Tommy went for his school physical and when the nurse asked him to urinate into a cup he burst into tears.
I pointed to the counter and its rows of labeled cups and told him everyone—even grownups–had to do this.
Sobbing he said, “Okay—but I won’t drink it.”
Later he asked, “Mom, why do they need a toilet in there is everyone pees in a cup?”
My friends and I exchanged sale prices on jeans and problem solved about the best backpacks and gym shoes with shoelaces that didn’t need to be tied.
We laughed, reminisced about summer and shared the thunderstorm warnings.
Eric’s Mom passed out popsicles.
All this time Aaron was walking up and down following the crowd of “dwarfs” as they flitted from yard to yard. He didn’t get a lot of direct attention, yet he was part of the group. For a time they all put on football helmets and Aaron went over, knocked on them to hear the funny sounds and everyone giggled. Aaron got quite excited and even though he is tactily very defensive he allowed them to place the helmet on his head, for a minute anyway.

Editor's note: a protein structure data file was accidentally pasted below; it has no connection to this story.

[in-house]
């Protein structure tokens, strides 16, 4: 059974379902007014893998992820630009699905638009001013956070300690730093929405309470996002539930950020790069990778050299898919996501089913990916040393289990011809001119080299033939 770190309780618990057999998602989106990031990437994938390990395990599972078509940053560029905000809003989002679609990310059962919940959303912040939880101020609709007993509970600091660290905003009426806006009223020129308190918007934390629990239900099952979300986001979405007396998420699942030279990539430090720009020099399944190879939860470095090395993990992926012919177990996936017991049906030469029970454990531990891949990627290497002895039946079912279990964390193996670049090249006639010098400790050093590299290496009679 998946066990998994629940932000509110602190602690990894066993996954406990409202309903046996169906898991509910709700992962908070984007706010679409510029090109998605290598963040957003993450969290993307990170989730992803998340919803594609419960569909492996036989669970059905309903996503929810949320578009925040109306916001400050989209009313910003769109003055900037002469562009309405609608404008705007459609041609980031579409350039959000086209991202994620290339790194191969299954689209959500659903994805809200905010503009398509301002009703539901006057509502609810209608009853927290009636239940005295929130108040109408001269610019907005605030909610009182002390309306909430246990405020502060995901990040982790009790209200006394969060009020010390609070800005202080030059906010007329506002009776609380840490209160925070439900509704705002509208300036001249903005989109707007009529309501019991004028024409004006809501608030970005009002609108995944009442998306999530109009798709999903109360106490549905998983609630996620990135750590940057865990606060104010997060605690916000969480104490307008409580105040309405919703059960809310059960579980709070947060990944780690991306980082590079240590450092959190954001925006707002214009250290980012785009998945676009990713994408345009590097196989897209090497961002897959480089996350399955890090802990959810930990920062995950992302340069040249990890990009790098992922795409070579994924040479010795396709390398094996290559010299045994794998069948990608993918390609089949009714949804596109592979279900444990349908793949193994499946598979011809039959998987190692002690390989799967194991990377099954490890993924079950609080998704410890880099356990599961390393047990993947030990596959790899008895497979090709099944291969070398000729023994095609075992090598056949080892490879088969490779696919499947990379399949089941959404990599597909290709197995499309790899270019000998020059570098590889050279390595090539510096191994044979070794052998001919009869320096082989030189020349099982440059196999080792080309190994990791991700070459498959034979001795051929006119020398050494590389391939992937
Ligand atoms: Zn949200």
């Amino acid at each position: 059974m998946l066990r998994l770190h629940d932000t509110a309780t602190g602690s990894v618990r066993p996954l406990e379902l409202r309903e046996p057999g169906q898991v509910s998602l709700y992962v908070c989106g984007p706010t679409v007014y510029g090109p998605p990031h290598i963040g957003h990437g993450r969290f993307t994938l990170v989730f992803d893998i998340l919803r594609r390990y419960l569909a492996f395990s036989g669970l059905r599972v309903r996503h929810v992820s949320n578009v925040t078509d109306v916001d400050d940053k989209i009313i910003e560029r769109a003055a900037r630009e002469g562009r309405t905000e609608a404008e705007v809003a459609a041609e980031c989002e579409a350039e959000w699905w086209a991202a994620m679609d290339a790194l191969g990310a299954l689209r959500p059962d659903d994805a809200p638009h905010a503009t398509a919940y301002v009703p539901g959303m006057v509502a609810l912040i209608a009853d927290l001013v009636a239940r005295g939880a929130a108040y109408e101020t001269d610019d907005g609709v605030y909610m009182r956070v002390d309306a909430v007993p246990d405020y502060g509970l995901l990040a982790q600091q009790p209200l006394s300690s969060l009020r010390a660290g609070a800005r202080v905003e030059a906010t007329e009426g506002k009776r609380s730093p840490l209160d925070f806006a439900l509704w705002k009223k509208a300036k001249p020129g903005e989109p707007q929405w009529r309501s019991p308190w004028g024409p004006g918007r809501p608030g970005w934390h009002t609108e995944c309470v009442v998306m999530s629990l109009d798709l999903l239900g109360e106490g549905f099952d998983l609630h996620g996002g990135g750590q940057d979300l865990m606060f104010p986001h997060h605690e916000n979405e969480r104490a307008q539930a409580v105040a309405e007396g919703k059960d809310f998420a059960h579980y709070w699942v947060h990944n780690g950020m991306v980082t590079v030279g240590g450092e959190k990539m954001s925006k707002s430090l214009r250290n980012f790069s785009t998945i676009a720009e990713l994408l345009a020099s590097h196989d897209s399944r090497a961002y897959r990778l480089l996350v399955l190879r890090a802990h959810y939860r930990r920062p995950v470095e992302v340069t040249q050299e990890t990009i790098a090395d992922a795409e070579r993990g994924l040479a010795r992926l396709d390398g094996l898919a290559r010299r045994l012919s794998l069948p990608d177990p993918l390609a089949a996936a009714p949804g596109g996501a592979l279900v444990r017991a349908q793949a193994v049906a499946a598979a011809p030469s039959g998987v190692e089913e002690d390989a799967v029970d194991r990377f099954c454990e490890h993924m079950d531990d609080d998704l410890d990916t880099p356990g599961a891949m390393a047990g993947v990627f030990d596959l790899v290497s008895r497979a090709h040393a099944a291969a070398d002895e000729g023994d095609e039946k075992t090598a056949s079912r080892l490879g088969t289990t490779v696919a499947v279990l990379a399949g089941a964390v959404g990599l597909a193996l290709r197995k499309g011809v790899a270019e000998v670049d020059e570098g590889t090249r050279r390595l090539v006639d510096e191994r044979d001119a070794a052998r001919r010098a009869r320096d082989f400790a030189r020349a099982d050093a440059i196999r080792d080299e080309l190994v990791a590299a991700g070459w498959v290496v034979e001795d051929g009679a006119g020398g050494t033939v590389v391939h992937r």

Tommy brought out his golf clubs and soon Eric and everyone tried a few swings hitting a large flowered ball. Once Aaron was too close and thoughtfully Patrick took his arm and helped him get out of the way and Eric adapted and shortened his swing.
Then the crowd was back down the street again. This time Aaron waited for the abandoned golf club. He bent over and balanced perfectly picking the club out of the grass. He began in his own way to hit the big plastic ball around the yard. Then he too lost interest and headed back down the street to find the other children.